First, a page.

The Adinkra Project is one of the 'not "The Nutcracker"' performances in December and late November. (Photo by Autumn Alexander)

Credit: Autumn Alexander

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Credit: Autumn Alexander

East Point

The Adinkra Project, “Artistic Excellence

8 p.m. Dec. 8 at 8 p.m., The Windmill Arts Center

Artistic director and Morehouse graduate N. K. Condua founded The Adinkra Project in 2019 to celebrate art of the Black diaspora through dance. After a six-month hiatus, the company is back with a fresh look at repertoire such as “Caged Bird” and “Mercy,” and a company premiere, “As She Goes,” from choreographer Xavier Charles DeMar.

Through his work with The Adinkra Project, Condua aims to challenge assumptions about Black art and diversify the genre’s themes and aesthetics. The pieces in “Artistic Excellence” will explore the many ways in which art embodies the experiences of those who make it. In addition to dance, the program will include spoken word and original music by local artists.

Inman Park

Music and Movement, “Seasons

7 p.m. Dec. 2 and 3 p.m. Dec. 3, 7 Stages Theatre

This is the first season and first proscenium stage performance for Music and Movement, a professional intensive dance education program founded by Frankie Freeman and Paul Jenkins, and the multidisciplinary company, Msquared, that emerged from it. Since August, Msquared has been based at the Windmill Arts Center, hosting community cleanups and dance battles along with weekly classes in just about every movement style one might think of, including body mechanics, yoga and martial arts.

“Seasons” develops characters and stories constructed around the strengths of the individual Msquared performers in a series of pieces designed to take the audience on a journey filled with surprises and unexpected turns through fall, winter, spring and summer.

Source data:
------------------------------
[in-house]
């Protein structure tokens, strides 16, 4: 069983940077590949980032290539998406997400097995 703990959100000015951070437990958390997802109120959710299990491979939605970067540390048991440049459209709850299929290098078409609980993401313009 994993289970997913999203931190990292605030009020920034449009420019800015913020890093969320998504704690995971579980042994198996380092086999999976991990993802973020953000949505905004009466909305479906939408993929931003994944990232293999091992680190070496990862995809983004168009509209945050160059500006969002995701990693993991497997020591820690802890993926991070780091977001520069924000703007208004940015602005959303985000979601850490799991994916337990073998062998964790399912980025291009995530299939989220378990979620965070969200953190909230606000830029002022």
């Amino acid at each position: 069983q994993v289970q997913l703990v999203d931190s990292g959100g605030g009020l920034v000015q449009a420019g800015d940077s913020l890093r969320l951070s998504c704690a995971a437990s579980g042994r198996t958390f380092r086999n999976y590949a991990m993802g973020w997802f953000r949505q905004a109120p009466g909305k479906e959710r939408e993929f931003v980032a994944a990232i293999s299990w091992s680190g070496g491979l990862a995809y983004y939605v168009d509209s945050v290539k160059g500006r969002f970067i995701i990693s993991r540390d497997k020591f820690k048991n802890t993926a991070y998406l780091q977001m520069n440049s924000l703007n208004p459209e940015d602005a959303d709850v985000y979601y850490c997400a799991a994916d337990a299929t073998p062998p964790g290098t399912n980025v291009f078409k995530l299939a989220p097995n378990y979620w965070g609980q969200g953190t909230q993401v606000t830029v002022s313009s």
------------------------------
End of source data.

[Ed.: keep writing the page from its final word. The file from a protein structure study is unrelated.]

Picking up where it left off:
Atlanta Contemporary Dance, “Breathe

8 p.m. Dec. 1-2, 4 p.m. Dec. 3, 7 Stages Theatre

Lauren Overstreet founded Atlanta Contemporary Dance in 2022. This concert is an encore performance of Overstreet’s “Breathe,” which debuted in March. “Breathe” explores the limits of emotional and physical endurance through large ensemble work, intimate duets and trios and solos that showcase the company’s strong foundation in contemporary theatrical dance.

Berdolé Flamenco performed at the MC2 dance festival at Windmill Arts Center in 2021. (Photo by Erik Voss)

Credit: Erik Voss

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Credit: Erik Voss

Roswell

Berdolé Productions, Live Flamenco at Madrid

Nov. 30, Dec. 7 and Dec. 21, Madrid Spanish Taverna

Flamenco was born and came of age in the tavernas of Spain, and Madrid Spanish Taverna goes to great lengths to reproduce the experience of that cultural context. Throughout the year, Berdolé Productions, led by Julie Galle Baggestoss, brings together flamenco artists living in or visiting Atlanta for performances grounded in improvisation and collaboration, the hallmarks of traditional flamenco. The shows are unrehearsed jam sessions among an always-changing group of performers, each one a singular experience that emerges moment to moment from the interaction among them. The shows take place every other week during the winter months and weekly during spring, summer and fall.

FILM

Finally, as a change from “It’s a Wonderful Life” or “Krampus,” “Filmfest by Rogue Dancer: Performance Art,” is available for free through Dec. 3. Rogue Dancer, brainchild of Jennifer and Christopher Scully-Thurston, has been curating selections of dance on film since 2019.

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Robin Wharton studied dance at the School of American Ballet and the Pacific Northwest Ballet School. As an undergraduate at Tulane University in New Orleans, she was a member of the Newcomb Dance Company. In addition to a bachelor of arts in English from Tulane, Robin holds a law degree and a Ph.D. in English, both from the University of Georgia.


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Credit: ArtsATL

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Credit: ArtsATL